SLEIGH HIDE ENJOYED
A party of young folks from Middle
town enjoyed a sleigh ride to Hum
melstown, Saturday evening. At the
home of Mr. and Mrs. Samuel Elsen
hour, Hummelstown, games and music
were enjoyed and refreshments were
served. Among the guests .were: Jennie
Ulrner, Anna lerley, Helen Reitzler,
Mabel Nissley, May Condran, Sarah
Espenshade, Myrl Good, John Laferty,
Samuel Arndt, Norman Reiglit, Harvey
Good, from GainsbuMft; Walter Ney,
Dandy Espenshade, Polly Beard, Albert
S?m?" Hummel, Herman Arch and
Elll Elsenhour. Mr. and Mrs. Samuel
Eisenhour, Art Yingst and Al. Good.
A surprise party was given Saturday
sy e n'ng at the home of Mr. and Mrs.
i 1 1!? an Obor, Pine street, in honor
of Mrs. E. C. Sheaffer, their guest.
Among the guests were: Mr. and Mrs.
F. Myers, Mr. and Mrs. Samuel
S L .! J*!'' B ,r f! Mrs - Edgar Nuskey,
Mis. Webster Weaver, Mrs. C. E. Bow
ers, Mrs. Frank Condran. Mrs. J. M.
£ c £® rr " an - Mrs. N. C. Fuhrman, Mrs. E.
C. Shaffner and Mr. and Mrs. Christian
MllS. STEELE DEAD
?* ar y J- Steele, 75 ' years old, died
at her home, in West Main street. She
i • her husband, Samuel
Marrv r., tho following children:
ii 17 ® nt j. clar ?nce, of town, and Mrs.
hLth.™ £°l' Harrlsburg, and two
!Kf t„ nnd Samuel Hicker-
RSi £ She was an active mem
fnJT ,hi, t £ e * Metho<llst Episcopal Church
ii? virt r."„V v< i yea £ s - was a native
hi 1,1,1 county. Funeral services will
Wednesday afternoon, at 2:30
C .i K - Riddlngton,
Church, will officiate, and burial will
be made in the Mlddletown Cemetery.
HUBERT JONES lIURIED
ri IJ)i°\ h'l° at. H ' n S ar Middletown,
V? Alto Sanatorium yes
for v»' Q , 2 2 years okl and lived
for yeais with Samuel Manning a
wair e hilH ea /hP l lss le y, « Mill. The funeral
iVnm thl i h * ls i morning, at 10 o'clock,
from the African Methodist Episcopal
/lon Church, Market street.
.Members of the Mite Society, of the
Methodist Episcopal Church, were en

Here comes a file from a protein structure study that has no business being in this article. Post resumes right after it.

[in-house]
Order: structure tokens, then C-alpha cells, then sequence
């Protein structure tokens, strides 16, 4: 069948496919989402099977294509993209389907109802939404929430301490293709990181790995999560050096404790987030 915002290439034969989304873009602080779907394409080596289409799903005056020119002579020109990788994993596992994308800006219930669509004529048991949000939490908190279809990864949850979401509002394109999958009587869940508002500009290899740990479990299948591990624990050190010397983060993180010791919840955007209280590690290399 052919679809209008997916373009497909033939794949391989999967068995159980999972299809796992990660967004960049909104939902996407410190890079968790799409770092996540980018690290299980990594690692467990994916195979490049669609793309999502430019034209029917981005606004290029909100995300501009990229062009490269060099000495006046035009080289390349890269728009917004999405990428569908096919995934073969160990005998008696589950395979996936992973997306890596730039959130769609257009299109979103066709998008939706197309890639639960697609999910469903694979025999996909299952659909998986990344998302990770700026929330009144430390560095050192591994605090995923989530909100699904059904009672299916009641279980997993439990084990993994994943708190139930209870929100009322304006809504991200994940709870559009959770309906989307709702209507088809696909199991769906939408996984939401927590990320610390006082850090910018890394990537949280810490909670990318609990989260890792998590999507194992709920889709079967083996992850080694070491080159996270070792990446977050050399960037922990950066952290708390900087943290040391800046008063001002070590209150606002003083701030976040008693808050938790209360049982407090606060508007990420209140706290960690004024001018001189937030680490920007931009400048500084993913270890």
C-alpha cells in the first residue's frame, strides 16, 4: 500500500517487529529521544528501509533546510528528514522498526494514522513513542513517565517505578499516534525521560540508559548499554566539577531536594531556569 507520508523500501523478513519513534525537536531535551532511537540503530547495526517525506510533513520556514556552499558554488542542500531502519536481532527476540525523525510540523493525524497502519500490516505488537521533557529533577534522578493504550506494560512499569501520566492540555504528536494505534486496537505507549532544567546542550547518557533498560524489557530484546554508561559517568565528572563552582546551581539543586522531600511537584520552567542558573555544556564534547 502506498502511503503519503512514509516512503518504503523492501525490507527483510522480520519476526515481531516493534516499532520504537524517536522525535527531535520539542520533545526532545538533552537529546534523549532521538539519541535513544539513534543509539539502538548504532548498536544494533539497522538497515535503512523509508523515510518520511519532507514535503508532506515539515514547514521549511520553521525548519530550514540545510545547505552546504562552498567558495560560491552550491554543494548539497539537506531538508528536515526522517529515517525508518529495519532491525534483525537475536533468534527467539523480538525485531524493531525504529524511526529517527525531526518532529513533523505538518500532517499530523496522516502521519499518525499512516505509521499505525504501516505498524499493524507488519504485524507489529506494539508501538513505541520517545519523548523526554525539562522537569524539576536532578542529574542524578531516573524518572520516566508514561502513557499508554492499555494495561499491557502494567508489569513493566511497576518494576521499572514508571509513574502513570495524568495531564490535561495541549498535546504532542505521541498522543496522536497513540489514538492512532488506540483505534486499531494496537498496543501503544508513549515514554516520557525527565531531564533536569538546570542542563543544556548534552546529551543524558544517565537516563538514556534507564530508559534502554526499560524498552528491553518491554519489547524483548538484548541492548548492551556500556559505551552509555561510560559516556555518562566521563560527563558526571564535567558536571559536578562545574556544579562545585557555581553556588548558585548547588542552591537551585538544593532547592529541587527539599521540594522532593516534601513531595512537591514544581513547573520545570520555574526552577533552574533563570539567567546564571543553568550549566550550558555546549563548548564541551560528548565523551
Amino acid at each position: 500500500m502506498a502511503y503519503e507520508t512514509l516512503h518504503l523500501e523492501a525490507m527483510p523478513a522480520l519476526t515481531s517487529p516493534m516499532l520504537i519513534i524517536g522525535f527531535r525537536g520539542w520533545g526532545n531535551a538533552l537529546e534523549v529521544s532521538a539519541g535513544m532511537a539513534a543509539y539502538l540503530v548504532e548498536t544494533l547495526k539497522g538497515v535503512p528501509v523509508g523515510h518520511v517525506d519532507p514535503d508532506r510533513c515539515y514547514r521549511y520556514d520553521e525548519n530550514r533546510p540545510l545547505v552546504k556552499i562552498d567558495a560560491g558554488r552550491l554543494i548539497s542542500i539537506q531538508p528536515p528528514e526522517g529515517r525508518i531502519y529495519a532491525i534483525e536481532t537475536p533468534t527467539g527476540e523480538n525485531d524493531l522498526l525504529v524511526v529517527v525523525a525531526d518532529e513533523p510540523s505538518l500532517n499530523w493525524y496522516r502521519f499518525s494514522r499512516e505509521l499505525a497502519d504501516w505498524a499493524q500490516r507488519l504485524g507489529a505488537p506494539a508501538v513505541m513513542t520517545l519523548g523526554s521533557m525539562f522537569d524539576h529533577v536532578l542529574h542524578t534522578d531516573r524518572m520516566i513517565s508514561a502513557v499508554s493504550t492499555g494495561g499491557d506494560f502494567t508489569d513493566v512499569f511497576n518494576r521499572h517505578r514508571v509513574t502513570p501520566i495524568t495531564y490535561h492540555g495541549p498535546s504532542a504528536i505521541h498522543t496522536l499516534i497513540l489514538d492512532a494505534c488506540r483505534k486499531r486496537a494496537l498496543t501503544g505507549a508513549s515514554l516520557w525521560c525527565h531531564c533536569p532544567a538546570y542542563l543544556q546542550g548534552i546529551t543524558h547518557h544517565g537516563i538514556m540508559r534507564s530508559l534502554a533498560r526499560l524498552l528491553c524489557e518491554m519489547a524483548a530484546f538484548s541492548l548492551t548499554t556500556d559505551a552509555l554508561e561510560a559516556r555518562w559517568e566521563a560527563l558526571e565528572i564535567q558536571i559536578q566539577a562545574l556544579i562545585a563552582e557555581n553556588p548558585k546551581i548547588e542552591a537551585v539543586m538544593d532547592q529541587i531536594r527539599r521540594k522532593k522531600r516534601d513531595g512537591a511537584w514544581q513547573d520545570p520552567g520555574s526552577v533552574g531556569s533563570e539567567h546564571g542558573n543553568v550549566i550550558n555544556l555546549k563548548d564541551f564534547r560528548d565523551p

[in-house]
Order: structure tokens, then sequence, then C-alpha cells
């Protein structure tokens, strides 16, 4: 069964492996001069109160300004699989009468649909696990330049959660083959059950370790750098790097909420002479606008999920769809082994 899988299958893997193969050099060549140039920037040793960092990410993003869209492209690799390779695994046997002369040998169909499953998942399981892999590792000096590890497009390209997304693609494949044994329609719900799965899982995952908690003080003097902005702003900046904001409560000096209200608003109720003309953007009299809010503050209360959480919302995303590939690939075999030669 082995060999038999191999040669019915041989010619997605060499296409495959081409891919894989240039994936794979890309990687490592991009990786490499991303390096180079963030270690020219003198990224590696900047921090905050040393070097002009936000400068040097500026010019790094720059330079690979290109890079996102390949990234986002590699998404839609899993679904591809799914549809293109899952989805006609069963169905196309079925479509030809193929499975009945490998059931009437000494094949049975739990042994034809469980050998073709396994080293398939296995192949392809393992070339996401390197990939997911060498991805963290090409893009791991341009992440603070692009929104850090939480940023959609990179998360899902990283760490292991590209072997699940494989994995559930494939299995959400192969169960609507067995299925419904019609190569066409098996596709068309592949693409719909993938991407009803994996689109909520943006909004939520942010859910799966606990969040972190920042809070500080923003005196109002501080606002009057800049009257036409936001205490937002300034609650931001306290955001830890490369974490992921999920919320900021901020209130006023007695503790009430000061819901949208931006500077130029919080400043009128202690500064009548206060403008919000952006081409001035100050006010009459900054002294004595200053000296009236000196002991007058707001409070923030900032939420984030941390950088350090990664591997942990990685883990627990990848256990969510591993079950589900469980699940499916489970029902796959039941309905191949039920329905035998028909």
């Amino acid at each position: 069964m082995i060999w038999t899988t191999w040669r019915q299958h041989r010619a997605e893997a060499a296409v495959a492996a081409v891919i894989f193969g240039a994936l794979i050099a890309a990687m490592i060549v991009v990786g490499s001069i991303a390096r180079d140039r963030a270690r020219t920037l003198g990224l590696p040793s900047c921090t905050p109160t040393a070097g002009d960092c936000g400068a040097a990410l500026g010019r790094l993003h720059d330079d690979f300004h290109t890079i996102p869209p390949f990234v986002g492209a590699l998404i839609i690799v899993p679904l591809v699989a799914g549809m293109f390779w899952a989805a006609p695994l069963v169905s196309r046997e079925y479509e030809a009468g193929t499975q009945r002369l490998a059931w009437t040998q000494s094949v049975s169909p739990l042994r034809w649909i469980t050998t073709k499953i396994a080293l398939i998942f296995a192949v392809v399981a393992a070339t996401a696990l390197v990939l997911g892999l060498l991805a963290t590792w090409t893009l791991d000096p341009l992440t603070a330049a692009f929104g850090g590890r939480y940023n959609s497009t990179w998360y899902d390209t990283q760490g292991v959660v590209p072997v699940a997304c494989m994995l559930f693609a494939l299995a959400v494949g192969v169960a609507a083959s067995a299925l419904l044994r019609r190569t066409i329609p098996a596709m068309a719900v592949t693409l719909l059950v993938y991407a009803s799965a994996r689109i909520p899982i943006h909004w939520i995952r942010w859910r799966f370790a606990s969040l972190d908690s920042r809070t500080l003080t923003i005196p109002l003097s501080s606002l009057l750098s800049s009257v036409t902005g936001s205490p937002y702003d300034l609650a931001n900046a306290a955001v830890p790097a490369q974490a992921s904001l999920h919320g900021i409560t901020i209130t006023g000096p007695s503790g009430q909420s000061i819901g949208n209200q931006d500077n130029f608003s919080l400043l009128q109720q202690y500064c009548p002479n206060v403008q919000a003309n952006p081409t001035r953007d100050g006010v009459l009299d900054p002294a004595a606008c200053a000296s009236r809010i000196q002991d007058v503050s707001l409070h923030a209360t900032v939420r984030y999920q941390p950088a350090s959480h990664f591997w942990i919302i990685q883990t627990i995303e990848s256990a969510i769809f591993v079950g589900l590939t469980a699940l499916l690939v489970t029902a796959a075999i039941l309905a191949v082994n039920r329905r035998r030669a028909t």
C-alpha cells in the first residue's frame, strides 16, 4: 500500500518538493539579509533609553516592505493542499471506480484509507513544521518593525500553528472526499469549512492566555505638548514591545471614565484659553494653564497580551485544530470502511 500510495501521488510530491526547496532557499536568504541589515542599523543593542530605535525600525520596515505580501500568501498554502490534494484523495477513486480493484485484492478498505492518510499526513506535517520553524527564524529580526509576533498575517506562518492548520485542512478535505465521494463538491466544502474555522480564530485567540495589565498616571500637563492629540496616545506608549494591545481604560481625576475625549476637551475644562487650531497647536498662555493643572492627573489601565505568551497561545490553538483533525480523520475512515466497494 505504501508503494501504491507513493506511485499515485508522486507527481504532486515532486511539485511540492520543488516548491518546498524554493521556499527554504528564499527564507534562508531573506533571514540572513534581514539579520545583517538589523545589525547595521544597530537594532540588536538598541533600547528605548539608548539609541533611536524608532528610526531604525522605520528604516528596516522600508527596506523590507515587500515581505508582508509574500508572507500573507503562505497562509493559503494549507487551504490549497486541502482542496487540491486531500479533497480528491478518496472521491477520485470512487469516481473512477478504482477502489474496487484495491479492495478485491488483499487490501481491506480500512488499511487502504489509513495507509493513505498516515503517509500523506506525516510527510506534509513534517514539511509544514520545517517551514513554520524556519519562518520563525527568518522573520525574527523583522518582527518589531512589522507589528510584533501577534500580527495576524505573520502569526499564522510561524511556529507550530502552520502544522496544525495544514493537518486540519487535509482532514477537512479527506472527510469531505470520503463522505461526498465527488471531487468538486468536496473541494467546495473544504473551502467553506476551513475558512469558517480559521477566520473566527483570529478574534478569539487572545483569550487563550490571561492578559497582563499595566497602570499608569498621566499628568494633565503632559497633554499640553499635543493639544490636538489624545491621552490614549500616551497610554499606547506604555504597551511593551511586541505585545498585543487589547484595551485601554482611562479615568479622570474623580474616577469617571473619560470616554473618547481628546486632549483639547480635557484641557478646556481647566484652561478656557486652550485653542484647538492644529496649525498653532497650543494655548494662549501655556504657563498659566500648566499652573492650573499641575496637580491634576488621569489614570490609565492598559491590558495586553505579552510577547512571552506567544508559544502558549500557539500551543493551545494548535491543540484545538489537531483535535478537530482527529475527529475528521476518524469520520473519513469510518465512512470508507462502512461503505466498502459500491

tertained by Mrs. D. W. Ellenberger at
her home, in North Union street yes
terday. The guests were drowed in
Colonial costumes. A quilting contest
was held and prizes weer won bv Mrs
William Kennard and Mrs. George
Seltzer. Refreshments were served.
To raise money for the purchase of
uniforms, the drill team of the®Liberty
riiirht• T ', l " 4?, old a surprise
day evening 3 ® St C Tl,eater ' Wednes-
MISICALE TniS EVENING
Arrangements have been comoleted
for the lnusicale to be given in the lec-
Ch r urch°Thi,° f v S , t - Pe V« Lutheran
follow: evening. The program
Duet, "The Bluebirds," by Martha
Jane Bergstresser and Ruth Bortner
P'ano solo, Dorothy George; quartet'
. .inta Lucia, by Susan Bauchnioyer*
Mar}"" Kinscy. Florence Bong and
"The Firs a t n paftv ? - St^ eSS is r: i, recitation,
xne jfirst Party, by Esther Zpidprs
«° ' "Until the End of Time "
Ruth Bortner; piano duet "Iriq " Ruth
and ,Esther Zelders; vocYf duet' "ftni-
Ruth Bortn«r,^ ane Bergstresser and
KK. Bortner, reading, selected Miss
Elbertl; vocal solo. "Nothing but a' B?J
lax Do l, Martha Jane Bergstresser
<* o .™ B '. "A Jolly Good Laugh." by lev en
girls, leading", selected, Miss McCarrell*
vocal solo, selected. Miss Potter! '
500 STEELTOHI PEOPLE
MUSI SEEK HOMES
[Continued from First Page]
dents of the condemned section are of
he class who wouldn't want to live
there. And yet most of them would
be unable to build homes of their
own in the section available in the
HUI " 6 ° f town and on Cottage
Have Urged More 1 rouses
For several years past the Munici
pal League, anticipating such a move
from the steel company, has been agi
tating the building of more houses
«f re ' «> » e of some of the peo
plei affected by the order is pathetic
n the extreme. In many of the homes
11 the condemned district to-day and
°, * ® little stores there were
gathered little groups of the residents
discussing the situation. Their uiijrht
is distressing. No one of them can
suggest a solution. One business man
in the district this morning said the
move would ruin him.
"I have several thousand dollars
tied up here in stock and book ac
counts," he said, "and I don't know
where I can move."
Officials Say Nothing
Just what the steel company in
tends to do with the big plot of ground
to be vacated is a matter of mere con
jecture. An inquiry at the general of
fices of the company here this morn
ing led to tho reply that "we havo no
information to give out at the present
time. Rumors have been floating
about in the borough during the past
few weeks, however, to the effect that
the company contemplates building a
new $3,000,000 mill on the ground
made available. This rumor has il6t
yet been confirmed.
Another rumor that is whispered
persistently about, is to the efTect that
the company will build a freight yard
on the ground made available by yes
terday's vacating order. Officials of
the company also refused to talk on
thi srumor. The purchase by the
company of the plant of the defunct
Milliken Steel Company on Staten Is
land, however, lends color to the ru
mor that a large building for a new
department will be built here. The
Staten Island plant will be moved
here and workmen are now there dis
manteling the plant. Just where it
will be erected at the local plant, of
ficials of the company will not say.
Sunday, March Ist, 1914